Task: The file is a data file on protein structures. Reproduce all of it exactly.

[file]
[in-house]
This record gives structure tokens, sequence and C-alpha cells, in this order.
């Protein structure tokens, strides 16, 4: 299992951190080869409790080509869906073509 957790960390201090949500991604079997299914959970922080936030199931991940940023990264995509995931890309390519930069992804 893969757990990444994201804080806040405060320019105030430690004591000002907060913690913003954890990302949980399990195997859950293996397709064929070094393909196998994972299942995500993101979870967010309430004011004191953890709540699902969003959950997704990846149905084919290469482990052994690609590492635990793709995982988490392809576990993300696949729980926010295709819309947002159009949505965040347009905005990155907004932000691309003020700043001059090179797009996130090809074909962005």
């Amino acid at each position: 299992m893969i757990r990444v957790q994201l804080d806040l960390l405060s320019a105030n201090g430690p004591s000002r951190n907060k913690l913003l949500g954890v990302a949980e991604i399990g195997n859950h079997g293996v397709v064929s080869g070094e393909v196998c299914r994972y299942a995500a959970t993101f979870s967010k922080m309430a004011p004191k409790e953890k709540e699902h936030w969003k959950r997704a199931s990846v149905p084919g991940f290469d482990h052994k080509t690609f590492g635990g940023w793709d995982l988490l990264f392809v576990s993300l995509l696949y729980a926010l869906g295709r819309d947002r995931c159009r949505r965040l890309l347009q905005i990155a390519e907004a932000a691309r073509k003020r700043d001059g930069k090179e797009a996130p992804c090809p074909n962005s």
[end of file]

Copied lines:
[in-house]
This record gives structure tokens, sequence and C-alpha cells, in this order.
């Protein structure tokens, strides 16, 4: 299992951190080869409790080509869906073509 957790960390201090949500991604079997299914959970922080936030199931991940940023990264995509995931890309390519930069992804 893969757990990444994201804080806040405060320019105030430690004591000002907060913690913003954890990302949980399990195997859950293996397709064929070094393909196998994972299942995500993101979870967010309430004011004191953890709540699902969003959950997704990846149905084919290469482990052994690609590492635990793709995982988490392809576990993300696949729980926010295709819309947002159009949505965040347009905005990155907004932000691309003020700043001059090179797009996130090809074909962005």
């Amino acid at each position: 299992m893969i757990r990444v957790q994201l804080d806040l960390l405060s320019a105030n201090g430690p004591s000002r951190n907060k913690l913003l949500g954890v990302a949980e991604i399990g195997n859950h079997g293996v397709v064929s080869g070094e393909v196998c299914r994972y299942a995500a959970t993101f979870s967010k922080m309430a004011p004191k409790e953890k709540e699902h936030w969003k959950r997704a199931s990846v149905p084919g991940f290469d482990h052994k080509t690609f590492g635990g940023w793709d995982l988490l990264f392809v576990s993300l995509l696949y729980a926010l869906g295709r819309d947002r995931c159009r949505r965040l890309l347009q905005i990155a390519e907004a932000a691309r073509k003020r700043d001059g930069k090179e797009a996130p992804c090809p074909n962005s």